GANGEVA PITAMA By remembering the same name Gangeva Pitama (Bhishma Pitama) was saturated with ambrosia, having concentrated his mind on the Feet of the Lord. (Swayye Mahle Teeje Ke, p. 1393) Bhishma Pitama was the son of king Shantanu and bom of the holy river goddess Ganga, therefone he was either called Shantanava or Gangeya (Gangev] According to the legend described in Mahabharata, th king Shantanu wanted to rnarry a beautiful youn damsel at a very old age. The parents of the girl, whos name was Satyavati, were unwilling to rnarry theil daughter with the king uniess he accepted to make the son of Satyavati as the next king instead of Bhishma, the heir apparent.
The king did not like the idea, but Bhishma in order to gratify his father was determinedl to sacrifice himself. After her marriage Satyavati borej two sons. After the death of his father, Bhishma placedj the elder son on the throne, who being headstrong was killed in battle. Then Bhishma placed the second son| Vichitra-virya on the throne, who was married with the | two daughters of the king of Kasi. But Vichitra-virya, also died young without any issue. By Bhishma\’si arrangement, the widows of Vichitra-virya bore two sons, through the sage Vyasa.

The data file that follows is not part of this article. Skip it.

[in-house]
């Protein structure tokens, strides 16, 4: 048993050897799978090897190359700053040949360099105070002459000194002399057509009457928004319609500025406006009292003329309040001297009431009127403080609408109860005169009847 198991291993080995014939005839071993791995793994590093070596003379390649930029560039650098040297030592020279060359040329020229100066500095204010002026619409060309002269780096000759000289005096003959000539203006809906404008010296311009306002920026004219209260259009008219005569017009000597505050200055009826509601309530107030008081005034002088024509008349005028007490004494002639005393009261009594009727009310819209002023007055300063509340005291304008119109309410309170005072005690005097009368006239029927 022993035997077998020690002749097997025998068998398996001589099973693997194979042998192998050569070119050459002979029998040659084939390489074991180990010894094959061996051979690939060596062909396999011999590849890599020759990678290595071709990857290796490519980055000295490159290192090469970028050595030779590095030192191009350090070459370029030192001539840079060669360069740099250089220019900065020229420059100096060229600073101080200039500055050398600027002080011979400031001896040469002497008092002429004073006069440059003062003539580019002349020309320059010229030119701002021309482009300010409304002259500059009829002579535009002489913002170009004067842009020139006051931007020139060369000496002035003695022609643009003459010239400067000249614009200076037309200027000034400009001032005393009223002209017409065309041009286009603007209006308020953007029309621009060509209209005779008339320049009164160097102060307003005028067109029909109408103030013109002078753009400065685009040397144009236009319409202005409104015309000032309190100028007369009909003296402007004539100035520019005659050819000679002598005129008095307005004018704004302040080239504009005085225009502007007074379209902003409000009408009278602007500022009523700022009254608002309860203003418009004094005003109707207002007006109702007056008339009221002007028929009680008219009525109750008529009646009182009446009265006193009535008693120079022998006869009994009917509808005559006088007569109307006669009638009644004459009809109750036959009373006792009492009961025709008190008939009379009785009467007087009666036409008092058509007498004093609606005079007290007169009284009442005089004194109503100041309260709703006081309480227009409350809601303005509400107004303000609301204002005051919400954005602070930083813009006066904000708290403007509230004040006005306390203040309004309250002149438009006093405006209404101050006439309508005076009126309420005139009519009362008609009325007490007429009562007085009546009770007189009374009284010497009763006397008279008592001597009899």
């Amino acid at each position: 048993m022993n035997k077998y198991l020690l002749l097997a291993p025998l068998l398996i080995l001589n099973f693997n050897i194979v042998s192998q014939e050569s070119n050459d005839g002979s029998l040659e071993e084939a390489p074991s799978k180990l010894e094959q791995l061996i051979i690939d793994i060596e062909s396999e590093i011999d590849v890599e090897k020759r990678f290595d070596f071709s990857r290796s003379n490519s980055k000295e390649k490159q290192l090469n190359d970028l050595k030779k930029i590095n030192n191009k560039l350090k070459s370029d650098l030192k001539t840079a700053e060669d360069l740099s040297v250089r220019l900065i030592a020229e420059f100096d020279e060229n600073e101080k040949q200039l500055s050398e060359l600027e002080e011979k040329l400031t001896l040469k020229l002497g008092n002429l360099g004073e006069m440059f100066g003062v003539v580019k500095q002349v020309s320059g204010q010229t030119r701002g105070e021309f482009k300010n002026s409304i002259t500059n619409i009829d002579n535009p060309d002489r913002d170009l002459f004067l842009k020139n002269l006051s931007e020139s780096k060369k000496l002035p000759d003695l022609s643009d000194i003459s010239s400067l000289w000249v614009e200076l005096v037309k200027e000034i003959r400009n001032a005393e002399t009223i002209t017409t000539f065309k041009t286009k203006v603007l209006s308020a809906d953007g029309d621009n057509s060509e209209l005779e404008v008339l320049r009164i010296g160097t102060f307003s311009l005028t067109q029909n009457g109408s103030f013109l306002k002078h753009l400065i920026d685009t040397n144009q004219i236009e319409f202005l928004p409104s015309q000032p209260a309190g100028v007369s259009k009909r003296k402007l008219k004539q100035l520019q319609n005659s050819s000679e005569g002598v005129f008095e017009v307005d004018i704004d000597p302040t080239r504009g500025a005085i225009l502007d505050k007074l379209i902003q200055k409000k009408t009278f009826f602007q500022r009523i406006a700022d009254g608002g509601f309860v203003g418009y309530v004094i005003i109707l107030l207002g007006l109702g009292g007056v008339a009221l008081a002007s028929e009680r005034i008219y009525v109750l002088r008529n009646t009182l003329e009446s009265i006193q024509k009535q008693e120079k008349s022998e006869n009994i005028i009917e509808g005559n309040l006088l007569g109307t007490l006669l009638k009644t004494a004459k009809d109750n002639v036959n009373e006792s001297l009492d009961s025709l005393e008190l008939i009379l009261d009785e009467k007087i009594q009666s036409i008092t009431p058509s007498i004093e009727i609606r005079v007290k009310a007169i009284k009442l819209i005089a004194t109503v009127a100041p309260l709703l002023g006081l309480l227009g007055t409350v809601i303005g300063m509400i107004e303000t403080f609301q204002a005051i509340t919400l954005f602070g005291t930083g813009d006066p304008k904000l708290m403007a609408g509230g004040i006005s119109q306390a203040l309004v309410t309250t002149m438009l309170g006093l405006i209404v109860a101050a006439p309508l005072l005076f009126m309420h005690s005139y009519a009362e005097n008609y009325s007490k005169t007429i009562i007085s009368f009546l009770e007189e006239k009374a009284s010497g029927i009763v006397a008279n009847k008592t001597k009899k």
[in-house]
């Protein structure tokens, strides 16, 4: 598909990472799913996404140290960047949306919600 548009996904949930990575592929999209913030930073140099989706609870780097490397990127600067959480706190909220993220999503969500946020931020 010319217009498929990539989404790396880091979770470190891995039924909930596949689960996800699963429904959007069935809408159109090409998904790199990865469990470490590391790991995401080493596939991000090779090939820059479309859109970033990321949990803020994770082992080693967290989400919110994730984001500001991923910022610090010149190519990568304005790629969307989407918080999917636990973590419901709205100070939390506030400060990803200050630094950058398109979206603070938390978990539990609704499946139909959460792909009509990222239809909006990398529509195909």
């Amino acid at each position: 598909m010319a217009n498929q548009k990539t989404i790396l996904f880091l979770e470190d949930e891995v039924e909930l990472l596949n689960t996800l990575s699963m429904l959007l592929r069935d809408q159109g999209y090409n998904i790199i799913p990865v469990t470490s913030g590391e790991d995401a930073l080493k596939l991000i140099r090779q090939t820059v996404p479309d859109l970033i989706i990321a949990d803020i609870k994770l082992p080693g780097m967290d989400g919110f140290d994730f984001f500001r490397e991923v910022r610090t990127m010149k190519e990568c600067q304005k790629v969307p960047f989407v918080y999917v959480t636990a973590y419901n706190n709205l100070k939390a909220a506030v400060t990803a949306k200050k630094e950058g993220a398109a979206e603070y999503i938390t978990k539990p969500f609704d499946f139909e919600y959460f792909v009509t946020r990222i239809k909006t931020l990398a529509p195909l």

These two children Dhritarashtra and Pandu were brought up by Bhishma. He acted for them as the regent of Hastinapur. He also directed the training of their children i.e. Kauravas and Pandavas. When the conflict began between these families, he counselled moderation and peace. When the war began, he sided with Kauravas and was made the commander-in-chief of their army. On tenth day of the war, he was wounded.
Innumerable arrows pierced his body and when he fell down from the chariot, he was upheld from the ground by the arrows. He had the power of fixing the period of his death, therefore he survived fifty-eight days and delivered long talks. Throughout his lire, he exhibited the great qualities of sacrifice, devotion and faithfulness. As promised to the parents of his step-mother, he sacrificed his right to the throne, did not marry and protected the rights of the offspring of his step-mother. He remained the patriarch of the family.
1. Kohli, Surindar Singh (ed), Dictionary of Mythological References in Guru Granth Sahib, 1993